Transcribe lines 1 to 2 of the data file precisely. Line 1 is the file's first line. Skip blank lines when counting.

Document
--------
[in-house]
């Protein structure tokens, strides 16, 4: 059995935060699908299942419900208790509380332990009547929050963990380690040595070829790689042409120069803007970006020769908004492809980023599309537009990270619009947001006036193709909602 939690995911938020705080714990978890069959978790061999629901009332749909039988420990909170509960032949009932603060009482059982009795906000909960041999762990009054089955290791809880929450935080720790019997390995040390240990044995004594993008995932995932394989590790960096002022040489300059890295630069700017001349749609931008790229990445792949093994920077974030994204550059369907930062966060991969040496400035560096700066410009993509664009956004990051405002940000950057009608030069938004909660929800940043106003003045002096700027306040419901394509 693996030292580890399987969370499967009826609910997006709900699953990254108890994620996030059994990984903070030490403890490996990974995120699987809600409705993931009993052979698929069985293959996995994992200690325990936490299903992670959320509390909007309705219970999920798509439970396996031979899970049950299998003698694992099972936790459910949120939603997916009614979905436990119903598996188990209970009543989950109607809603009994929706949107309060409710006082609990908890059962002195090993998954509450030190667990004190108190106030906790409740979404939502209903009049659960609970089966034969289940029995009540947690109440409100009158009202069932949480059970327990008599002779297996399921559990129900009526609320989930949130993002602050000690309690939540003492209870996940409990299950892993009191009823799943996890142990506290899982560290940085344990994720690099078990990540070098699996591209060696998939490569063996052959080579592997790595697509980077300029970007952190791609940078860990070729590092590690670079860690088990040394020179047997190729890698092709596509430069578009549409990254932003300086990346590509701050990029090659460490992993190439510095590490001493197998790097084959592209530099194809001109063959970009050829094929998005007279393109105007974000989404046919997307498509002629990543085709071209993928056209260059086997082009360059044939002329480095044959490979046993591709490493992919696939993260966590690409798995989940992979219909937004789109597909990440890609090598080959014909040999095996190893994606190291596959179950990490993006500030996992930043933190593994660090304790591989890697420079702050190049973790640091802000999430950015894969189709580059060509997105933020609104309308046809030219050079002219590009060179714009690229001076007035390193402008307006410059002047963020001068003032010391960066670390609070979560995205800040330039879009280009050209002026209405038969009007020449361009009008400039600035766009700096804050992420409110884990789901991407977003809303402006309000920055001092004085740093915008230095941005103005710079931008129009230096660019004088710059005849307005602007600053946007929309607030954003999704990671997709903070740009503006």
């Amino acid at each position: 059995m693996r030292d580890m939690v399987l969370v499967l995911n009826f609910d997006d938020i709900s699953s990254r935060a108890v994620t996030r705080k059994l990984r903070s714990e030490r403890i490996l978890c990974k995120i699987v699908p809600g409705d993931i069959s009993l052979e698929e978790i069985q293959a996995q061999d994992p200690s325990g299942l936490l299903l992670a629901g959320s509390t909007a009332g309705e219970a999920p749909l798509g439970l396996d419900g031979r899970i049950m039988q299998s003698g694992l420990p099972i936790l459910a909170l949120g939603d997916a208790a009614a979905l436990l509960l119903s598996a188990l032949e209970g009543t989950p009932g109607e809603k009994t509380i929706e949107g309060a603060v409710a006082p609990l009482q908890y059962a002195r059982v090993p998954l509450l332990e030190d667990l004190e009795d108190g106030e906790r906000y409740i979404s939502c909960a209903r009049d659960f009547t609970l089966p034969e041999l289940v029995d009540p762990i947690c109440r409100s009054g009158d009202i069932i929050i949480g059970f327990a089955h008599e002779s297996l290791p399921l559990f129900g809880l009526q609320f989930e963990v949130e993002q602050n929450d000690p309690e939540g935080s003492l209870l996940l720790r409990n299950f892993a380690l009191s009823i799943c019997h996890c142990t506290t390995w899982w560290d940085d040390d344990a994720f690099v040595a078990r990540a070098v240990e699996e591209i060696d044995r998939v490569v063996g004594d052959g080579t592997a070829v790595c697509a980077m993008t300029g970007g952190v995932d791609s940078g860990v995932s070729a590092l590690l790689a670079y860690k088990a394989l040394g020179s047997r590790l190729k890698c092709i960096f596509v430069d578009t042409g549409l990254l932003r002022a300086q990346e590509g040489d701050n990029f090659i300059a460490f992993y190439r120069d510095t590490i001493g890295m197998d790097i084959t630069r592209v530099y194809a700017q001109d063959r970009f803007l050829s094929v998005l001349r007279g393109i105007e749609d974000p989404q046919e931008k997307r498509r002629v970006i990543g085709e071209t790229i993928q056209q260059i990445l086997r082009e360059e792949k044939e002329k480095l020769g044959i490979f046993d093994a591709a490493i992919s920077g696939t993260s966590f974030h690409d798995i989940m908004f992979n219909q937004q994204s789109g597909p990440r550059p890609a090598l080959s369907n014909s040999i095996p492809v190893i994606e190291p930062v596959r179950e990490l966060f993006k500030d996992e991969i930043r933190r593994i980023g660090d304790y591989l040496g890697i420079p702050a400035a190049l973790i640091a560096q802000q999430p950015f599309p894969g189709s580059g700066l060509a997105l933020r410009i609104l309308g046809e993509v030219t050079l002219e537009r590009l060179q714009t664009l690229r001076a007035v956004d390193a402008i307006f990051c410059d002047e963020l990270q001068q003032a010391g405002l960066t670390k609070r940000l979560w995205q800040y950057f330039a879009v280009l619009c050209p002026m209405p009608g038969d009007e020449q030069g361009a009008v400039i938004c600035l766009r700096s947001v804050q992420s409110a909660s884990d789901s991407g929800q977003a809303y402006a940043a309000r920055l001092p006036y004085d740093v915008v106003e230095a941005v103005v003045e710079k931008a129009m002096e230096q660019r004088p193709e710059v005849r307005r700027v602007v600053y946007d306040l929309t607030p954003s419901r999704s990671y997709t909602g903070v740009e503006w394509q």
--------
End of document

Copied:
[in-house]
């Protein structure tokens, strides 16, 4: 059995935060699908299942419900208790509380332990009547929050963990380690040595070829790689042409120069803007970006020769908004492809980023599309537009990270619009947001006036193709909602 939690995911938020705080714990978890069959978790061999629901009332749909039988420990909170509960032949009932603060009482059982009795906000909960041999762990009054089955290791809880929450935080720790019997390995040390240990044995004594993008995932995932394989590790960096002022040489300059890295630069700017001349749609931008790229990445792949093994920077974030994204550059369907930062966060991969040496400035560096700066410009993509664009956004990051405002940000950057009608030069938004909660929800940043106003003045002096700027306040419901394509 693996030292580890399987969370499967009826609910997006709900699953990254108890994620996030059994990984903070030490403890490996990974995120699987809600409705993931009993052979698929069985293959996995994992200690325990936490299903992670959320509390909007309705219970999920798509439970396996031979899970049950299998003698694992099972936790459910949120939603997916009614979905436990119903598996188990209970009543989950109607809603009994929706949107309060409710006082609990908890059962002195090993998954509450030190667990004190108190106030906790409740979404939502209903009049659960609970089966034969289940029995009540947690109440409100009158009202069932949480059970327990008599002779297996399921559990129900009526609320989930949130993002602050000690309690939540003492209870996940409990299950892993009191009823799943996890142990506290899982560290940085344990994720690099078990990540070098699996591209060696998939490569063996052959080579592997790595697509980077300029970007952190791609940078860990070729590092590690670079860690088990040394020179047997190729890698092709596509430069578009549409990254932003300086990346590509701050990029090659460490992993190439510095590490001493197998790097084959592209530099194809001109063959970009050829094929998005007279393109105007974000989404046919997307498509002629990543085709071209993928056209260059086997082009360059044939002329480095044959490979046993591709490493992919696939993260966590690409798995989940992979219909937004789109597909990440890609090598080959014909040999095996190893994606190291596959179950990490993006500030996992930043933190593994660090304790591989890697420079702050190049973790640091802000999430950015894969189709580059060509997105933020609104309308046809030219050079002219590009060179714009690229001076007035390193402008307006410059002047963020001068003032010391960066670390609070979560995205800040330039879009280009050209002026209405038969009007020449361009009008400039600035766009700096804050992420409110884990789901991407977003809303402006309000920055001092004085740093915008230095941005103005710079931008129009230096660019004088710059005849307005602007600053946007929309607030954003999704990671997709903070740009503006």